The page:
Sacroplasmic hypertrophy is about calories and load type. Many power lifters don't have it, but, are very strong, and do low rep work. Bodybuilders have more variance in their training that's not so sports and strength specified.

    I'm afraid you need to study up on this a bit.

    If a person doesn't eat enough, they won't get big. That's how it works. Eating is most of the game.

    Xian_buff was right to correct you. He's correct.
  • TexanMan82

    Posts: 893

    Dec 04, 2009 12:49 AM GMT
    And what does "tone" even mean? You're either building muscle, or you're not.
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    Dec 04, 2009 3:29 AM GMT
    I'm a bit lost. Not sure where some people are getting the high reps/low weight from to get toned.

    Getting toned requires building muscle mass and maintaining a low body fat percentage so that those muscles are truly visible to the naked eye. Switching between reps/weight is good to 'trick' your muscles into further growth, so that they do not get use to the same workout and resist growth.

    Simply doing high reps/low weight all the time isn't going to make you magically get toned. It involves other things such as eating right to put on muscle mass, and doing cardio to get rid of fat that covers the muscle that you gain from eating.

    So to swede guy, you WILL have to 'bulk up' per se, but do cardio to burn off fat. THAT will give you the toned look. You need to find the perfect balance of nutrition, weight, reps and cardio that caters to your body.
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    Dec 04, 2009 3:42 AM GMT
    I.e. "the meat has to come first." (You gotta' be a real boy.)
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    Dec 04, 2009 10:03 PM GMT
    chuckystud said
    hapakun saidYep more reps, less weight = lean muscle (ex: marathon runners)
    More weight, less reps= More Mass (ex: Sprinters)


    Actually, that's not true. There are two kinds of muscular hypertrophy, and you would do well to study about both. myofibrillated hypertrophy isn't size, but is dense muscle like you'd see in a power lifter. sacroplasmic hypertrophy is more about endurance, and what you'll see in competitive bodybuilder. They are EXTREMELY fit as well as STRONG at that level.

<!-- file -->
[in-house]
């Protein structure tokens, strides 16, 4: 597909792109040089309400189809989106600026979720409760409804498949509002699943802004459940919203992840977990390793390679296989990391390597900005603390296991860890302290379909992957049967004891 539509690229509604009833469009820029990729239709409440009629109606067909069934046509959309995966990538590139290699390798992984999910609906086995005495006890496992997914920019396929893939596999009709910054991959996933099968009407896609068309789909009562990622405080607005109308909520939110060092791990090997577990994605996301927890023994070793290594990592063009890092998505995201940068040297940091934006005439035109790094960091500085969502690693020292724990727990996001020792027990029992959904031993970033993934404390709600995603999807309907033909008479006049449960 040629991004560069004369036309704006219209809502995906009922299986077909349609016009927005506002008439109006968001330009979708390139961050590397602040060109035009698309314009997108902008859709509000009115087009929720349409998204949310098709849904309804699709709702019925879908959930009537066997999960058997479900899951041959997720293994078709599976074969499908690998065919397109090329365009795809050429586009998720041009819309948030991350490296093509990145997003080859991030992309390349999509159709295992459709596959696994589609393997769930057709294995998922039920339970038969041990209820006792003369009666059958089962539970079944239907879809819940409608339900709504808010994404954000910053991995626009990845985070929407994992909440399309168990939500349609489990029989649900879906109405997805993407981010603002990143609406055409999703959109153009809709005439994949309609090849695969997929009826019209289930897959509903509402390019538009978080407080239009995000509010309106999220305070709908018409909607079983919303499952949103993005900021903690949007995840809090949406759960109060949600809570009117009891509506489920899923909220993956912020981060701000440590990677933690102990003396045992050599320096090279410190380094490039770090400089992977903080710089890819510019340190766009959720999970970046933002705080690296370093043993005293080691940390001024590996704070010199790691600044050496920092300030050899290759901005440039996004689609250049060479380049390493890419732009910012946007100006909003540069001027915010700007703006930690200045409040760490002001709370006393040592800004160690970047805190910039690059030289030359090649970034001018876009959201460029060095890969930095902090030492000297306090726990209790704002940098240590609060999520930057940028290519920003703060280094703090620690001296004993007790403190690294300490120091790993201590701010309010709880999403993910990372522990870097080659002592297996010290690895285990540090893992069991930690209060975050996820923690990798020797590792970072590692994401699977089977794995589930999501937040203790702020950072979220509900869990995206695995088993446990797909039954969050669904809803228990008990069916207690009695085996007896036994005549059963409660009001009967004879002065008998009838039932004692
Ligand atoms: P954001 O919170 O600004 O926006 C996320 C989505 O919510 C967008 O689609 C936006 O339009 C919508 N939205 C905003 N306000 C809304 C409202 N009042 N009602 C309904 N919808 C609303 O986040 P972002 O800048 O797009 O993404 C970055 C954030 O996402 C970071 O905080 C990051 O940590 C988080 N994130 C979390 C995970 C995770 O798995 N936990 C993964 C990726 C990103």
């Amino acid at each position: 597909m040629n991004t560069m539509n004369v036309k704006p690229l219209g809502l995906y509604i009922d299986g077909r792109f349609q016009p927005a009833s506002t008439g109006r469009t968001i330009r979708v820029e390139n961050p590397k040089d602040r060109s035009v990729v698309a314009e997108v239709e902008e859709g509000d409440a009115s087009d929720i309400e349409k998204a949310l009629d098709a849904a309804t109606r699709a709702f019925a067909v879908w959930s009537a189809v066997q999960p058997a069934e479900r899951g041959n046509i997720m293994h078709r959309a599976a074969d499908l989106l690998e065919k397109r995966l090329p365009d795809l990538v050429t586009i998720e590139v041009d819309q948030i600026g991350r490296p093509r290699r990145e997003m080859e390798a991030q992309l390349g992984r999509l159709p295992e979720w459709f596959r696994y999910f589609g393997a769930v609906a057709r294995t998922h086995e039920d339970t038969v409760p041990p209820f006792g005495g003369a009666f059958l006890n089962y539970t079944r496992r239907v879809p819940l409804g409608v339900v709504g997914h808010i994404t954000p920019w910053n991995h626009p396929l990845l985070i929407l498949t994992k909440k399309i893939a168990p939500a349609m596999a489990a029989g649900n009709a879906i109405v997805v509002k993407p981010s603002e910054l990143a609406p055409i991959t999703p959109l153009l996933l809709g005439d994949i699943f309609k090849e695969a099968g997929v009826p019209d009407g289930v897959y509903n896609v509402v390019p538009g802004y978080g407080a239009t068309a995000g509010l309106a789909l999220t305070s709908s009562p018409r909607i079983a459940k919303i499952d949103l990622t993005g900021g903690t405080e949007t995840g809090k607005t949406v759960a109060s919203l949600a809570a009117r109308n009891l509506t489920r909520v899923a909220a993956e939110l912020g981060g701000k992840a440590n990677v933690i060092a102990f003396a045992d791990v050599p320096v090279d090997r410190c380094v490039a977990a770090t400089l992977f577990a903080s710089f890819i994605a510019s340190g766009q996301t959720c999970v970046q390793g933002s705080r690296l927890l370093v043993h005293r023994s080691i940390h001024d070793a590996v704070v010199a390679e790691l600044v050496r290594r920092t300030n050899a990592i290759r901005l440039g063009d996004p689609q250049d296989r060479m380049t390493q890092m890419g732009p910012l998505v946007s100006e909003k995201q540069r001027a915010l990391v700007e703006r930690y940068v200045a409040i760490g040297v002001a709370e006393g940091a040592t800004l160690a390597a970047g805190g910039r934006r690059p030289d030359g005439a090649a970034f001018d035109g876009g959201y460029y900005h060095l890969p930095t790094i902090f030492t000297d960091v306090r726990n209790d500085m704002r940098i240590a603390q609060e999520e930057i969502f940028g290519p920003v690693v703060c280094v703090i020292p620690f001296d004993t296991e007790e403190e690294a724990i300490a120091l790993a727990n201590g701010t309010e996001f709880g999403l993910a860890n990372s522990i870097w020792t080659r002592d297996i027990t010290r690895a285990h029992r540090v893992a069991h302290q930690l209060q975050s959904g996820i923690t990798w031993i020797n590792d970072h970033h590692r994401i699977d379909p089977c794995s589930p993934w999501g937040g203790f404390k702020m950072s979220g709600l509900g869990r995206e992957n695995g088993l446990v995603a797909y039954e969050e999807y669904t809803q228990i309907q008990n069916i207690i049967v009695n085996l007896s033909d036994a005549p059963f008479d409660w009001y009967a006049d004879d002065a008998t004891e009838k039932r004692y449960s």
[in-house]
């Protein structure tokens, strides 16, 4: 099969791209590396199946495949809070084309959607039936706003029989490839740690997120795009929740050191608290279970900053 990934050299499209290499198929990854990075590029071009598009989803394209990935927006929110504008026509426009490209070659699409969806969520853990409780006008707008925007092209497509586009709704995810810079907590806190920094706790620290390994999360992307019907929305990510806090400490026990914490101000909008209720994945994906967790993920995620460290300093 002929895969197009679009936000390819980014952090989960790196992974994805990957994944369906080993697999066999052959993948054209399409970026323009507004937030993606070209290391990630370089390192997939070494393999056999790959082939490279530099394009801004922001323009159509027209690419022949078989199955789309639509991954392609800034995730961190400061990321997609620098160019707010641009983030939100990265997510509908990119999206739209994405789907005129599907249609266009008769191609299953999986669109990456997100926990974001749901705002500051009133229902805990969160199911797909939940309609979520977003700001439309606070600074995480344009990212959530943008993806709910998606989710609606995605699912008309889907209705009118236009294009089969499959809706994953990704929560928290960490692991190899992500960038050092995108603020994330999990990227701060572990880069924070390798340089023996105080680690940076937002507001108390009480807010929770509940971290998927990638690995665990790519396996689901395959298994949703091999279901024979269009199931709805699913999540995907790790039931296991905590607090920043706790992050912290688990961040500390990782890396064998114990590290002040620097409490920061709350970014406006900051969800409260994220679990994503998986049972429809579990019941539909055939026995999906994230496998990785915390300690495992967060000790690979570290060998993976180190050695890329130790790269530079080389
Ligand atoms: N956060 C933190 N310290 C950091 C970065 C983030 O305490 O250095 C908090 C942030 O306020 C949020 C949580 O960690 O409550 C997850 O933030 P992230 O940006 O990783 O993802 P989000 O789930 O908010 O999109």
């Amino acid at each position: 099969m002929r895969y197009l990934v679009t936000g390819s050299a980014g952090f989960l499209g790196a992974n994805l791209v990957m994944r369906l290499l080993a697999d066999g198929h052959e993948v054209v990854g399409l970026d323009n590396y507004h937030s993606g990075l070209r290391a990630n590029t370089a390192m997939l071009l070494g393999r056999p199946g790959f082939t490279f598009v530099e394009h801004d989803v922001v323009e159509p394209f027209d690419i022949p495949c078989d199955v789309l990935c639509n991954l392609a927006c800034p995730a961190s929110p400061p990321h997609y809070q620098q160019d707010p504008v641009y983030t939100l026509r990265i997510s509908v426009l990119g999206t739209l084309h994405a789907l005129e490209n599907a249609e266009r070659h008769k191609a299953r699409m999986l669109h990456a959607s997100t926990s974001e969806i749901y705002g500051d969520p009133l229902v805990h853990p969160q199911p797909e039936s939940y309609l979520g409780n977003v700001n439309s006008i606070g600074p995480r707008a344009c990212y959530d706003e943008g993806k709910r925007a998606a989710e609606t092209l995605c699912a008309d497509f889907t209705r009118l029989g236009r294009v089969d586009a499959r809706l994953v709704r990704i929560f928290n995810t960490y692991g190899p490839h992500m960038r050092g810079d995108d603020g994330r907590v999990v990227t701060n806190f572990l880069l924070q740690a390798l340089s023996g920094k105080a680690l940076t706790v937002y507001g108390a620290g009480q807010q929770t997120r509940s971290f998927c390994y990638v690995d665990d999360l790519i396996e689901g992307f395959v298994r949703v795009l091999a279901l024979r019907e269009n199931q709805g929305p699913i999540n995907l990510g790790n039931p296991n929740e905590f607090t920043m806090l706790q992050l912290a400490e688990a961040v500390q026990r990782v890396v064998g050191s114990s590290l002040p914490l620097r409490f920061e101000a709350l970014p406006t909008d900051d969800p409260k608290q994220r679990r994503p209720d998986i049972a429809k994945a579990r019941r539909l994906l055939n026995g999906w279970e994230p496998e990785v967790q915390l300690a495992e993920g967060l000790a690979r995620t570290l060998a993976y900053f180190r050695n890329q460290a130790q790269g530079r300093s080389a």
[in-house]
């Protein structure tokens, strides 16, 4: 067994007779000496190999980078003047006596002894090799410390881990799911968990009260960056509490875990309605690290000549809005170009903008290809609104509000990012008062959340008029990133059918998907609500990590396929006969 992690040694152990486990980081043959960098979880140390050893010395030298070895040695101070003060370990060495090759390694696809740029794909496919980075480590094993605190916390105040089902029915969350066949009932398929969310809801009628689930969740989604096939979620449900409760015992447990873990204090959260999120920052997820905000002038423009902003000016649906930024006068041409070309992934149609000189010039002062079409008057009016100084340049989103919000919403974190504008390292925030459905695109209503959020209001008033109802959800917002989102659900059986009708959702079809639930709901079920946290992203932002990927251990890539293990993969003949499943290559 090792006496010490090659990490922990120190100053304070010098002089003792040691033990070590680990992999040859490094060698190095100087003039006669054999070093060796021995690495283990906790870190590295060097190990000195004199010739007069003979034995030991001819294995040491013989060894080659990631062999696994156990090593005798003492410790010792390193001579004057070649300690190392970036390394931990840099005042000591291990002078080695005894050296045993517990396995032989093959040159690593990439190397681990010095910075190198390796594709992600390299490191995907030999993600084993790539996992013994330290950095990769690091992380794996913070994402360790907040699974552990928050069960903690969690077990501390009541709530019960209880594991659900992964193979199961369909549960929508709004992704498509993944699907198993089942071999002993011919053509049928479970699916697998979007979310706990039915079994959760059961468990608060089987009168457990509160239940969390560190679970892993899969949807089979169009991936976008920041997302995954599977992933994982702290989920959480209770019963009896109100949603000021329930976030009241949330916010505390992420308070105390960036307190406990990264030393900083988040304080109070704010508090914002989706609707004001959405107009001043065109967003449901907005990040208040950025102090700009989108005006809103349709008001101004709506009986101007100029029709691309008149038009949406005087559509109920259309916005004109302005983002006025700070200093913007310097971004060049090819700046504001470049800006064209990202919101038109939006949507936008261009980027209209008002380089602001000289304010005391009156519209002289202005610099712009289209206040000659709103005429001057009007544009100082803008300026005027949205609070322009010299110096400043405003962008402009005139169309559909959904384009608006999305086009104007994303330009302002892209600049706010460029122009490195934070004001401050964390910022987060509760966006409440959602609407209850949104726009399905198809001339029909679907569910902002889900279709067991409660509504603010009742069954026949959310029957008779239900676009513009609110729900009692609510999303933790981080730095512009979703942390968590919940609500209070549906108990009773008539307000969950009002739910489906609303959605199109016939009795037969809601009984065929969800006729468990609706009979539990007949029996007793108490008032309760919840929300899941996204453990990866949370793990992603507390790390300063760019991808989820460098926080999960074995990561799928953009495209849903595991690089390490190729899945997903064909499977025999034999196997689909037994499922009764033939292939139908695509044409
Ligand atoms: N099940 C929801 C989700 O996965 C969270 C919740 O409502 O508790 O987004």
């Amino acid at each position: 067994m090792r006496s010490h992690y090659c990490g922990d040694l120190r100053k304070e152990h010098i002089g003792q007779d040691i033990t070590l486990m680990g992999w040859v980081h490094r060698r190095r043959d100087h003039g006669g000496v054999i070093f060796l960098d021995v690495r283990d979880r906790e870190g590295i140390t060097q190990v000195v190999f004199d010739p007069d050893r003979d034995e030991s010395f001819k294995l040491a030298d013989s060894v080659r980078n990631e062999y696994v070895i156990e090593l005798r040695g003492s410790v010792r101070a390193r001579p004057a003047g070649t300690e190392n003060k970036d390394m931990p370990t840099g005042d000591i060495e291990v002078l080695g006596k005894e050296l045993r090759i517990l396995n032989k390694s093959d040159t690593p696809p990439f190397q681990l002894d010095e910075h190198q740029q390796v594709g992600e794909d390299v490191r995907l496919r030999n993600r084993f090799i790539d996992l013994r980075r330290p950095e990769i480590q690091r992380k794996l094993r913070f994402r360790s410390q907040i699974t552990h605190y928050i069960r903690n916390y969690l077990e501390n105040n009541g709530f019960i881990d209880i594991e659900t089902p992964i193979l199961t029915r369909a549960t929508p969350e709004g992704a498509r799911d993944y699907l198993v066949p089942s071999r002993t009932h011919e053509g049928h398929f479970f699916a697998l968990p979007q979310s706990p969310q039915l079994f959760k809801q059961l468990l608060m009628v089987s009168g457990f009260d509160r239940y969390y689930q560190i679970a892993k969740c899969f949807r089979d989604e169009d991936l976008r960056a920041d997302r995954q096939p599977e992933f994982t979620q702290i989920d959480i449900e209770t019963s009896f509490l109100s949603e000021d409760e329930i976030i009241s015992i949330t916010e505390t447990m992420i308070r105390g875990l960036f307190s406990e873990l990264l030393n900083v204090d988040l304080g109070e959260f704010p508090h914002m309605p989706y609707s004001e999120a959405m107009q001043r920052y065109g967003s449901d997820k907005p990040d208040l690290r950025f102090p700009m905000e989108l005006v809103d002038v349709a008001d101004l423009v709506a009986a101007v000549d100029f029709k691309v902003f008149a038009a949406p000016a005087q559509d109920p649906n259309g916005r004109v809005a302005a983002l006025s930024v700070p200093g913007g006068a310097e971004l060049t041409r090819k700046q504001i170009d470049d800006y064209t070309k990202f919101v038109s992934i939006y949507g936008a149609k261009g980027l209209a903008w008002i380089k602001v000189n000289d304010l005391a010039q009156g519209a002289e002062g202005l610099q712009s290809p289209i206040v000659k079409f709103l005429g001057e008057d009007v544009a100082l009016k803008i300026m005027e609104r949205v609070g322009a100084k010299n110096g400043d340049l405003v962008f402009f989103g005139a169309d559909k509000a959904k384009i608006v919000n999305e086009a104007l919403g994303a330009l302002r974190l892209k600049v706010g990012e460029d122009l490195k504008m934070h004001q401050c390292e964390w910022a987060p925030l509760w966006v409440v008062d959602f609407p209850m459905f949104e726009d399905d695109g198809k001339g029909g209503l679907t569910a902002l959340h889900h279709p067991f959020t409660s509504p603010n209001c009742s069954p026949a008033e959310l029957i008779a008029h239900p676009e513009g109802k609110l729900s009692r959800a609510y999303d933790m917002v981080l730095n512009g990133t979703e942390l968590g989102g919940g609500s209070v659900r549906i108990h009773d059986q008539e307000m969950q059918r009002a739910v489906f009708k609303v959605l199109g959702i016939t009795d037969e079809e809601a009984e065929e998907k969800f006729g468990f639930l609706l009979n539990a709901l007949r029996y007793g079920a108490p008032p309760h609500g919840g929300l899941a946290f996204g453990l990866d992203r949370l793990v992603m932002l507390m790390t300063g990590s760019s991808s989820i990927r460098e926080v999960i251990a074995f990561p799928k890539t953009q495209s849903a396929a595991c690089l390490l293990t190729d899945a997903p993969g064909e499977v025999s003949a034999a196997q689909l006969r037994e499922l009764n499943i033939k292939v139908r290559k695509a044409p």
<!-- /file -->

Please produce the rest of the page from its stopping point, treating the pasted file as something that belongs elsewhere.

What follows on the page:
More specific to size is calories. If you eat more than you expend, you'll get bigger. If you don't, you'll get smaller.

    Note that cyclists have HUGE legs, and, yet, so do football players. Note that your examples are flawed. Yet,....powerlifters often have lean, but small, legs. You gave some bad advice.

    Sacroplasmic hypertrophy is about calories and load type. Many power lifters don't have it, but, are very strong, and do low rep work. Bodybuilders have more variance in their training that's not so sports and strength specified.

    I'm afraid you need to study up on this a bit.

    If a person doesn't eat enough, they won't get big. That's how it works. Eating is most of the game.

    Xian_buff was right to correct you. He's correct.


    I stand corrected in my own shame.... But, I have yet to see a cyclist with football player legs. I live in san diego and we have tons of cyclists and they always have very lean ripped legs. And watching the world strongest men competition, those guys are all power lifters and they have massive legs.
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    Dec 04, 2009 10:07 PM GMT